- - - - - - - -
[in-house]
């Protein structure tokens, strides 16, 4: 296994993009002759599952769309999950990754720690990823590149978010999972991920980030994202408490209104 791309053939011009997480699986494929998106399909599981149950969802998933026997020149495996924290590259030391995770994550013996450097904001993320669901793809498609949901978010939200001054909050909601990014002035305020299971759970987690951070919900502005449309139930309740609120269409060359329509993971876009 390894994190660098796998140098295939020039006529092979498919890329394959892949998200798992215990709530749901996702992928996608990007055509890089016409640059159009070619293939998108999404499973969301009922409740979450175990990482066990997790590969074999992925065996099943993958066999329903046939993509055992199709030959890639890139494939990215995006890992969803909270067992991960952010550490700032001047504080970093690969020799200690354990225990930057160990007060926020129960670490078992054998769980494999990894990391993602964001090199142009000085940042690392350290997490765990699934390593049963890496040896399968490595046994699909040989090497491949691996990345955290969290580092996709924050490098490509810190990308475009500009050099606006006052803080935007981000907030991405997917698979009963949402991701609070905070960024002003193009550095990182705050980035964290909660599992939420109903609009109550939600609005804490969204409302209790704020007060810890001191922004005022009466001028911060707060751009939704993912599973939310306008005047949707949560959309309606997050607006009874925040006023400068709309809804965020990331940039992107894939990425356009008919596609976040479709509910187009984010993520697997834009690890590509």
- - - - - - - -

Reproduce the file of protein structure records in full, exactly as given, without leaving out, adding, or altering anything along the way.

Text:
[in-house]
């Protein structure tokens, strides 16, 4: 296994993009002759599952769309999950990754720690990823590149978010999972991920980030994202408490209104 791309053939011009997480699986494929998106399909599981149950969802998933026997020149495996924290590259030391995770994550013996450097904001993320669901793809498609949901978010939200001054909050909601990014002035305020299971759970987690951070919900502005449309139930309740609120269409060359329509993971876009 390894994190660098796998140098295939020039006529092979498919890329394959892949998200798992215990709530749901996702992928996608990007055509890089016409640059159009070619293939998108999404499973969301009922409740979450175990990482066990997790590969074999992925065996099943993958066999329903046939993509055992199709030959890639890139494939990215995006890992969803909270067992991960952010550490700032001047504080970093690969020799200690354990225990930057160990007060926020129960670490078992054998769980494999990894990391993602964001090199142009000085940042690392350290997490765990699934390593049963890496040896399968490595046994699909040989090497491949691996990345955290969290580092996709924050490098490509810190990308475009500009050099606006006052803080935007981000907030991405997917698979009963949402991701609070905070960024002003193009550095990182705050980035964290909660599992939420109903609009109550939600609005804490969204409302209790704020007060810890001191922004005022009466001028911060707060751009939704993912599973939310306008005047949707949560959309309606997050607006009874925040006023400068709309809804965020990331940039992107894939990425356009008919596609976040479709509910187009984010993520697997834009690890590509």